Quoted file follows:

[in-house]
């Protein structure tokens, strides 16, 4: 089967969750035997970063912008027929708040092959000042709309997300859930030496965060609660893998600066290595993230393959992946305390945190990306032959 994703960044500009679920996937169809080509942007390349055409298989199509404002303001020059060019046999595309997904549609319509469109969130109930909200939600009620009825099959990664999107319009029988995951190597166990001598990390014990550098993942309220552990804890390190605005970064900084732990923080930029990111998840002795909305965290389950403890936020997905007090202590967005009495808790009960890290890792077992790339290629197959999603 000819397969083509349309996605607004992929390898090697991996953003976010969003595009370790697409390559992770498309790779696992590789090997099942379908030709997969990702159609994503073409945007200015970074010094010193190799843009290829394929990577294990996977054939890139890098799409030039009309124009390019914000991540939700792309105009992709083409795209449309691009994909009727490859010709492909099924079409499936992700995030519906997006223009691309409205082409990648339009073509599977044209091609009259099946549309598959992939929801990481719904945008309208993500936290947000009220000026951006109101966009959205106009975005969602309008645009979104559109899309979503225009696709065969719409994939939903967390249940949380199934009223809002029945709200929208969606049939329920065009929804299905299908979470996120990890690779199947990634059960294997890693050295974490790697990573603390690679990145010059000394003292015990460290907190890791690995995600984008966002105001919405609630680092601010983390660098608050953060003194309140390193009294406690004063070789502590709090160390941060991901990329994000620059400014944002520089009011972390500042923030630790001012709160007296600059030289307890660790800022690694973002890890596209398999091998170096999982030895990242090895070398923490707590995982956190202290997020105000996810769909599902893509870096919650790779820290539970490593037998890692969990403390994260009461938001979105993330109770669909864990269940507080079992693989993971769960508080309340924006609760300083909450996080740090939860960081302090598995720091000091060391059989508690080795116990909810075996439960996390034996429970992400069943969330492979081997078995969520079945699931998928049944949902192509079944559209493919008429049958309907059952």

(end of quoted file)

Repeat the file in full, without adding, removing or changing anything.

[in-house]
């Protein structure tokens, strides 16, 4: 089967969750035997970063912008027929708040092959000042709309997300859930030496965060609660893998600066290595993230393959992946305390945190990306032959 994703960044500009679920996937169809080509942007390349055409298989199509404002303001020059060019046999595309997904549609319509469109969130109930909200939600009620009825099959990664999107319009029988995951190597166990001598990390014990550098993942309220552990804890390190605005970064900084732990923080930029990111998840002795909305965290389950403890936020997905007090202590967005009495808790009960890290890792077992790339290629197959999603 000819397969083509349309996605607004992929390898090697991996953003976010969003595009370790697409390559992770498309790779696992590789090997099942379908030709997969990702159609994503073409945007200015970074010094010193190799843009290829394929990577294990996977054939890139890098799409030039009309124009390019914000991540939700792309105009992709083409795209449309691009994909009727490859010709492909099924079409499936992700995030519906997006223009691309409205082409990648339009073509599977044209091609009259099946549309598959992939929801990481719904945008309208993500936290947000009220000026951006109101966009959205106009975005969602309008645009979104559109899309979503225009696709065969719409994939939903967390249940949380199934009223809002029945709200929208969606049939329920065009929804299905299908979470996120990890690779199947990634059960294997890693050295974490790697990573603390690679990145010059000394003292015990460290907190890791690995995600984008966002105001919405609630680092601010983390660098608050953060003194309140390193009294406690004063070789502590709090160390941060991901990329994000620059400014944002520089009011972390500042923030630790001012709160007296600059030289307890660790800022690694973002890890596209398999091998170096999982030895990242090895070398923490707590995982956190202290997020105000996810769909599902893509870096919650790779820290539970490593037998890692969990403390994260009461938001979105993330109770669909864990269940507080079992693989993971769960508080309340924006609760300083909450996080740090939860960081302090598995720091000091060391059989508690080795116990909810075996439960996390034996429970992400069943969330492979081997078995969520079945699931998928049944949902192509079944559209493919008429049958309907059952």